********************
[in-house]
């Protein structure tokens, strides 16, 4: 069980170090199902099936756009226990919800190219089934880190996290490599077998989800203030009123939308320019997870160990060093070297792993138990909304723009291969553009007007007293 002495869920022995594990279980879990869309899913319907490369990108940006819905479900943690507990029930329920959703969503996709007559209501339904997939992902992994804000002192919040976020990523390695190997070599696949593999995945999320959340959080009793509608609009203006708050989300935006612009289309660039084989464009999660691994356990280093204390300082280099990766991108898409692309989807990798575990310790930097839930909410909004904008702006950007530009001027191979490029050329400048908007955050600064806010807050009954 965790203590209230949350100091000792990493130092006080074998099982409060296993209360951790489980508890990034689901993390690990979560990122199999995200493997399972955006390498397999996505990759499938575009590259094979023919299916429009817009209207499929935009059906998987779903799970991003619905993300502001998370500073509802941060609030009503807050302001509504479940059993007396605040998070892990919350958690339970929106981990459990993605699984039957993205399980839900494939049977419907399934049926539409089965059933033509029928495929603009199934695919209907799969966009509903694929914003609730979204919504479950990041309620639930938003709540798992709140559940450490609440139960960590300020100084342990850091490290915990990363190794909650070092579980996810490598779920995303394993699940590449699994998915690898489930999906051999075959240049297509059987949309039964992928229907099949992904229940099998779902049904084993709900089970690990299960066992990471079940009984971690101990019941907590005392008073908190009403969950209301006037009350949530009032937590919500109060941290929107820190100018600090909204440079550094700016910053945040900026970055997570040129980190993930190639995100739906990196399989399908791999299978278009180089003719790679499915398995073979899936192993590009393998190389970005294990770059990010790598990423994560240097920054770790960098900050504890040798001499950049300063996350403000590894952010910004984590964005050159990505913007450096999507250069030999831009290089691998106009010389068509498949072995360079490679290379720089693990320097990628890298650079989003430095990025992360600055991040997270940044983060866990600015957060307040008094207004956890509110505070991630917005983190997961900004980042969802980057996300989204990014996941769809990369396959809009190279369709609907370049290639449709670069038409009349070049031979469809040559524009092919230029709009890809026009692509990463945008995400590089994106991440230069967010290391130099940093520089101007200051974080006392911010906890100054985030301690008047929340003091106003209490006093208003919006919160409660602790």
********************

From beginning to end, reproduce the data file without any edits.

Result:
[in-house]
């Protein structure tokens, strides 16, 4: 069980170090199902099936756009226990919800190219089934880190996290490599077998989800203030009123939308320019997870160990060093070297792993138990909304723009291969553009007007007293 002495869920022995594990279980879990869309899913319907490369990108940006819905479900943690507990029930329920959703969503996709007559209501339904997939992902992994804000002192919040976020990523390695190997070599696949593999995945999320959340959080009793509608609009203006708050989300935006612009289309660039084989464009999660691994356990280093204390300082280099990766991108898409692309989807990798575990310790930097839930909410909004904008702006950007530009001027191979490029050329400048908007955050600064806010807050009954 965790203590209230949350100091000792990493130092006080074998099982409060296993209360951790489980508890990034689901993390690990979560990122199999995200493997399972955006390498397999996505990759499938575009590259094979023919299916429009817009209207499929935009059906998987779903799970991003619905993300502001998370500073509802941060609030009503807050302001509504479940059993007396605040998070892990919350958690339970929106981990459990993605699984039957993205399980839900494939049977419907399934049926539409089965059933033509029928495929603009199934695919209907799969966009509903694929914003609730979204919504479950990041309620639930938003709540798992709140559940450490609440139960960590300020100084342990850091490290915990990363190794909650070092579980996810490598779920995303394993699940590449699994998915690898489930999906051999075959240049297509059987949309039964992928229907099949992904229940099998779902049904084993709900089970690990299960066992990471079940009984971690101990019941907590005392008073908190009403969950209301006037009350949530009032937590919500109060941290929107820190100018600090909204440079550094700016910053945040900026970055997570040129980190993930190639995100739906990196399989399908791999299978278009180089003719790679499915398995073979899936192993590009393998190389970005294990770059990010790598990423994560240097920054770790960098900050504890040798001499950049300063996350403000590894952010910004984590964005050159990505913007450096999507250069030999831009290089691998106009010389068509498949072995360079490679290379720089693990320097990628890298650079989003430095990025992360600055991040997270940044983060866990600015957060307040008094207004956890509110505070991630917005983190997961900004980042969802980057996300989204990014996941769809990369396959809009190279369709609907370049290639449709670069038409009349070049031979469809040559524009092919230029709009890809026009692509990463945008995400590089994106991440230069967010290391130099940093520089101007200051974080006392911010906890100054985030301690008047929340003091106003209490006093208003919006919160409660602790």